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Measuring the social equity commitment of 239 micromobility companies

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Researchers at the University of Oregon have collated the social equity efforts from 239 shared micromobility programmes across the US and turned the data into a dashboard that city officials can use.

The goal is to operationalise how different micromobility companies are approaching equity in the micromobility space.

This is to ensure micromobility programmes are not just being used for fun, but are serving the communities who need them most. 

Keeping a focus on equity could improve the lives of people with disabilities, people with low incomes, those who don’t have access to a smartphone, and those who live in neighbourhoods without good transit access.

Dashboard filters let the user sort by mode, city population size, and specific programme requirements.

This means cities looking to introduce a new programme or rethink their existing micromobility service can get detailed information about adaptive vehicles, reduced fares, cash payment options, smartphone alternatives, multilingual services and more.

“Our hope is that companies or cities starting a new programme can use the dashboard and find specific language for equity requirements in other comparable cities,” said Dr. Anne Brown, Assistant Professor in the School of Planning, Public Policy, and Management at the University of Oregon, who led the research. 

“Micromobility companies are now going to smaller communities, but their staff often don’t have the bandwidth to study in depth what other places are doing.”

What cities are doing for equity

While equity requirements were common, they were far from universal.

Of the 239 programmes in the study, 149 (about 62%) had requirements related to equity.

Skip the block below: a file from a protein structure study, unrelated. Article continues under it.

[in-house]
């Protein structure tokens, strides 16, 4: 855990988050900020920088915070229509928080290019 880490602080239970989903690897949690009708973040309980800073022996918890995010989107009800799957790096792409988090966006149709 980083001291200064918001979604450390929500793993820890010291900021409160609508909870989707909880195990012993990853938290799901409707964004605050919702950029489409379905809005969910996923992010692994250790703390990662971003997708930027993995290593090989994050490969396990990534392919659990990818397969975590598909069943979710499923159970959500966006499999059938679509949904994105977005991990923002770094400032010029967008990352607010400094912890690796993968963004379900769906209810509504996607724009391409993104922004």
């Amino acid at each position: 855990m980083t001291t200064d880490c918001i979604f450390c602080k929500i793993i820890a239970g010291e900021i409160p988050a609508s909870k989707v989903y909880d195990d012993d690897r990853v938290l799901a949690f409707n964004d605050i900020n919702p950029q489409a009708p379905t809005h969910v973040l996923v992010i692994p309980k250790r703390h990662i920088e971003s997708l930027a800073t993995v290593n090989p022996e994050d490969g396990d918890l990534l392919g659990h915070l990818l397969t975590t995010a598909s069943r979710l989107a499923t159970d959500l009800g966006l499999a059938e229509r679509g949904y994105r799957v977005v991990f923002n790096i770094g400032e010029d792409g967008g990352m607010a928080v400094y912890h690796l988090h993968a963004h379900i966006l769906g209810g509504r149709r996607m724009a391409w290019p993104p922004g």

The researchers have designed a shared micromobility equity evaluation tool, which lets equity programme managers see their equity “score” in three key areas: process, implementation and evaluation.

In the area of implementation equity (social and spatial), cities most commonly include requirements related to technology access, including smartphone-alternative access (found in 35% of programmes), cash payment options (33%) and a reduced fare option (32%).

The least common requirement was to include adaptive vehicles for people with disabilities (5%).

Equity programmes were more common among e-scooter programmes than bikeshare.

Researchers also found that cities often focus on expanding access to shared micromobility services, but fewer evaluate shared micromobility outcomes.

“Unfortunately, there is still a disconnect between goals, implementation, and outcomes,” said Amanda Howell, Researcher with the Urbanism Next Center at the University of Oregon.

“For example, cities want to expand access, so they will have a reduced fare requirement, but then they are not really collecting data to understand utilisation of these programmes. So, how effective are these programmes? This is a question that’s still very difficult to answer, because most places are not collecting the data they need to answer those questions.”

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